WHO optimistic for future elimination of malaria
Estimates indicate that half of the 106 countries who reported malaria outbreaks achieved 75-percent reduction of new cases since 2000. This reduction brings new hope of continued disease reduction and the potential for eradication, but continued and focused efforts are required.
Moreover, grassroots initiatives have eased burdens upon countries and territories most affected, but there is more work to do before it can be declared the disease is eradicated. Clean bills of health for those afflicted must persist for sustained periods of time, and new illnesses must not arise in designated areas within three months for an area to be considered free of malaria.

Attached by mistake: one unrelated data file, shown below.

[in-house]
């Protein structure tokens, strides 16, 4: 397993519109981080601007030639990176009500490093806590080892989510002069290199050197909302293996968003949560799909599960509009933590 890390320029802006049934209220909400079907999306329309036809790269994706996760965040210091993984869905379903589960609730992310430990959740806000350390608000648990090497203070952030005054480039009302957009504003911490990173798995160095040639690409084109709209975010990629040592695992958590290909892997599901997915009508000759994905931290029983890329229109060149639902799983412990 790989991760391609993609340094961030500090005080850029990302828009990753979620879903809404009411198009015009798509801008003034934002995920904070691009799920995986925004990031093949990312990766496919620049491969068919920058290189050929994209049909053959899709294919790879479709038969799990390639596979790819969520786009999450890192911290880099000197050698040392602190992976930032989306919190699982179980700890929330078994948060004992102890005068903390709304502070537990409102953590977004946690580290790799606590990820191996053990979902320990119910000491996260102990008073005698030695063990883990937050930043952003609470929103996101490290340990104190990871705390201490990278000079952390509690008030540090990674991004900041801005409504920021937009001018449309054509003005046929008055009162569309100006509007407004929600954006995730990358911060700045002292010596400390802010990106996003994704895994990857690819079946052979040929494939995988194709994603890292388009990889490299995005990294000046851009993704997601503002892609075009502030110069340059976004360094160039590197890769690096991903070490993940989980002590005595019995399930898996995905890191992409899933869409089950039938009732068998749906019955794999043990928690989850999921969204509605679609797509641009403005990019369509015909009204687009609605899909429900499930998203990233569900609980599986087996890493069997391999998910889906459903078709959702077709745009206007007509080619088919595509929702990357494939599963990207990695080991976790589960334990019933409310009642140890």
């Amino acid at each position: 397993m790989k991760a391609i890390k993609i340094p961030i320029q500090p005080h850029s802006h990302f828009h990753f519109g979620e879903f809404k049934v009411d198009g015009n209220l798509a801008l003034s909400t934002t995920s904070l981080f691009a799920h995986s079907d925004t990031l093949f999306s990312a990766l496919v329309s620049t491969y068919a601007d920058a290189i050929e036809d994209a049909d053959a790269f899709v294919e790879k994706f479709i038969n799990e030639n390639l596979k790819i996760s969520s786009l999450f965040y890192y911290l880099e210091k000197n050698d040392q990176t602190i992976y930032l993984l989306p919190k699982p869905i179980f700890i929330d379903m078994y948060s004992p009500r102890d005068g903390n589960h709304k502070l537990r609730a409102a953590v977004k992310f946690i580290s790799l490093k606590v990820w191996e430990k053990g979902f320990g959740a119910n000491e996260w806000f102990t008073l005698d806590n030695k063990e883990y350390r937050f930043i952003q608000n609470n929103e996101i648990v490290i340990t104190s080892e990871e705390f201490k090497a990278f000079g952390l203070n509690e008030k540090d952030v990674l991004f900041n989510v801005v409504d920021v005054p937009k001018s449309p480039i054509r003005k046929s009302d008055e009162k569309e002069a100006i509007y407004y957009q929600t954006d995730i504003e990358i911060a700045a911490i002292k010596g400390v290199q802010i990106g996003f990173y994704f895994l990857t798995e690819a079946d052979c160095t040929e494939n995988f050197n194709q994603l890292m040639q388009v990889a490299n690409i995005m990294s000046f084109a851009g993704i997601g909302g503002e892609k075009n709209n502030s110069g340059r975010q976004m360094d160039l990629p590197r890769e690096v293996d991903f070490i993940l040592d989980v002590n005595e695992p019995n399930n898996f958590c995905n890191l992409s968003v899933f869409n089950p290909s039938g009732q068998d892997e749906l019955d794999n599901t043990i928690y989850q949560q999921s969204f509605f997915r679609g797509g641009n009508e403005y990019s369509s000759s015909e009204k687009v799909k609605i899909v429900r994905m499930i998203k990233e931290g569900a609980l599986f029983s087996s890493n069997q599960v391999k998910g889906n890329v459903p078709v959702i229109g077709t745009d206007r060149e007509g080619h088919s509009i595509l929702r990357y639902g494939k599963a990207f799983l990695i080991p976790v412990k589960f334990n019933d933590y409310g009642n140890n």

Globally, the report states, 3.2 billion people are still affected by malaria, meaning inroads have been made against the disease, but it is still statistically significant and a sustained threat to public health. In Africa in particular, malaria’s hold remains tight, and only continued efforts to vaccinate and educate affected populations about symptoms of the disease — as well as provide accessible and timely care — will halt the spread of malaria.
Progress, however, is the watchword of the report, and hope has risen from what was once a hopeless cause for survival.